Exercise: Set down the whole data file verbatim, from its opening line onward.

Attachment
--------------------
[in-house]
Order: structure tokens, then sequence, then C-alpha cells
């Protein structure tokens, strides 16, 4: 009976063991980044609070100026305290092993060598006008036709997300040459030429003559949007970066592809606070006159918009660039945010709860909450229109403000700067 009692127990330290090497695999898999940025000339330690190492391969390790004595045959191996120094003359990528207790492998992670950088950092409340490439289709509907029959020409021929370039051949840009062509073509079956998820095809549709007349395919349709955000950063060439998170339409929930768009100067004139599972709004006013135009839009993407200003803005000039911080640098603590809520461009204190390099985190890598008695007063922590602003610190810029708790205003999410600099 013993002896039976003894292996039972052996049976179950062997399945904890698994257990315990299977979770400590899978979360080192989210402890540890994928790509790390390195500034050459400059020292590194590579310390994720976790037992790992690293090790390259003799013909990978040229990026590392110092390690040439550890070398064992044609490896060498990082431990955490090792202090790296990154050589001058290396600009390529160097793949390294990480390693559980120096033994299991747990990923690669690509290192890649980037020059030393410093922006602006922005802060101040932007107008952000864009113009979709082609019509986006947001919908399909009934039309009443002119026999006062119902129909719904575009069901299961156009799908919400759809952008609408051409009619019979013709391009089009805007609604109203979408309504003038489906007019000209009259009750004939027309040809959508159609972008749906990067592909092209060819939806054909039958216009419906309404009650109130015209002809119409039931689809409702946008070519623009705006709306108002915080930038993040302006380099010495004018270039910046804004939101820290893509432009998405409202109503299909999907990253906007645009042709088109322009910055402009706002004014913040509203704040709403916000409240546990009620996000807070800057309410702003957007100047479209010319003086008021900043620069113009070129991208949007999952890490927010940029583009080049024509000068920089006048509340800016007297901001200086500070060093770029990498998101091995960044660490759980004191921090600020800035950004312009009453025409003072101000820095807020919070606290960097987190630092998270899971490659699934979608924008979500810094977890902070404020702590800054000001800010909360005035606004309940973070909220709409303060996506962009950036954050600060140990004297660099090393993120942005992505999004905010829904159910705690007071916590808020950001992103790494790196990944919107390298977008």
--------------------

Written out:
[in-house]
Order: structure tokens, then sequence, then C-alpha cells
């Protein structure tokens, strides 16, 4: 009976063991980044609070100026305290092993060598006008036709997300040459030429003559949007970066592809606070006159918009660039945010709860909450229109403000700067 009692127990330290090497695999898999940025000339330690190492391969390790004595045959191996120094003359990528207790492998992670950088950092409340490439289709509907029959020409021929370039051949840009062509073509079956998820095809549709007349395919349709955000950063060439998170339409929930768009100067004139599972709004006013135009839009993407200003803005000039911080640098603590809520461009204190390099985190890598008695007063922590602003610190810029708790205003999410600099 013993002896039976003894292996039972052996049976179950062997399945904890698994257990315990299977979770400590899978979360080192989210402890540890994928790509790390390195500034050459400059020292590194590579310390994720976790037992790992690293090790390259003799013909990978040229990026590392110092390690040439550890070398064992044609490896060498990082431990955490090792202090790296990154050589001058290396600009390529160097793949390294990480390693559980120096033994299991747990990923690669690509290192890649980037020059030393410093922006602006922005802060101040932007107008952000864009113009979709082609019509986006947001919908399909009934039309009443002119026999006062119902129909719904575009069901299961156009799908919400759809952008609408051409009619019979013709391009089009805007609604109203979408309504003038489906007019000209009259009750004939027309040809959508159609972008749906990067592909092209060819939806054909039958216009419906309404009650109130015209002809119409039931689809409702946008070519623009705006709306108002915080930038993040302006380099010495004018270039910046804004939101820290893509432009998405409202109503299909999907990253906007645009042709088109322009910055402009706002004014913040509203704040709403916000409240546990009620996000807070800057309410702003957007100047479209010319003086008021900043620069113009070129991208949007999952890490927010940029583009080049024509000068920089006048509340800016007297901001200086500070060093770029990498998101091995960044660490759980004191921090600020800035950004312009009453025409003072101000820095807020919070606290960097987190630092998270899971490659699934979608924008979500810094977890902070404020702590800054000001800010909360005035606004309940973070909220709409303060996506962009950036954050600060140990004297660099090393993120942005992505999004905010829904159910705690007071916590808020950001992103790494790196990944919107390298977008």